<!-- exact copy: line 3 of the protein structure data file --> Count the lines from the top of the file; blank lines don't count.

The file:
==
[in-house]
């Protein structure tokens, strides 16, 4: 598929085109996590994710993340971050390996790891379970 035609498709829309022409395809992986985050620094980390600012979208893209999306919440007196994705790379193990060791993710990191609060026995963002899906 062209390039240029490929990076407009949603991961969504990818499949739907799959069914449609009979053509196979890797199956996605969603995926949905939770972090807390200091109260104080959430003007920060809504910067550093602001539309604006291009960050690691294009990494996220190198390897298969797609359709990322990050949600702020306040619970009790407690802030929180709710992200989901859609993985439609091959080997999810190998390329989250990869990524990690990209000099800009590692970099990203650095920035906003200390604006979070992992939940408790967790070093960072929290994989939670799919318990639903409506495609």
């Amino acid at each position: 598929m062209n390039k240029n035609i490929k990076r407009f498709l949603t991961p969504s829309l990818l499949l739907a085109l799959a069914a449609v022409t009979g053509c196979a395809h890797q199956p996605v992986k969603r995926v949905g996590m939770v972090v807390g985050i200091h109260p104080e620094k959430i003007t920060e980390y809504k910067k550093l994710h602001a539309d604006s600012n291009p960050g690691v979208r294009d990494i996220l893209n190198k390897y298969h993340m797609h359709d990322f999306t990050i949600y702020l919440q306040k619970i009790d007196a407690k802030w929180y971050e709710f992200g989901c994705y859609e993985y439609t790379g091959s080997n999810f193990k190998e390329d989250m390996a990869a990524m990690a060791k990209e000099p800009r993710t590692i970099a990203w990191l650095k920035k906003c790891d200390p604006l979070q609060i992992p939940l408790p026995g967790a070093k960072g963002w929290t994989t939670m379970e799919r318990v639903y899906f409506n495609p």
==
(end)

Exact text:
């Amino acid at each position: 598929m062209n390039k240029n035609i490929k990076r407009f498709l949603t991961p969504s829309l990818l499949l739907a085109l799959a069914a449609v022409t009979g053509c196979a395809h890797q199956p996605v992986k969603r995926v949905g996590m939770v972090v807390g985050i200091h109260p104080e620094k959430i003007t920060e980390y809504k910067k550093l994710h602001a539309d604006s600012n291009p960050g690691v979208r294009d990494i996220l893209n190198k390897y298969h993340m797609h359709d990322f999306t990050i949600y702020l919440q306040k619970i009790d007196a407690k802030w929180y971050e709710f992200g989901c994705y859609e993985y439609t790379g091959s080997n999810f193990k190998e390329d989250m390996a990869a990524m990690a060791k990209e000099p800009r993710t590692i970099a990203w990191l650095k920035k906003c790891d200390p604006l979070q609060i992992p939940l408790p026995g967790a070093k960072g963002w929290t994989t939670m379970e799919r318990v639903y899906f409506n495609p």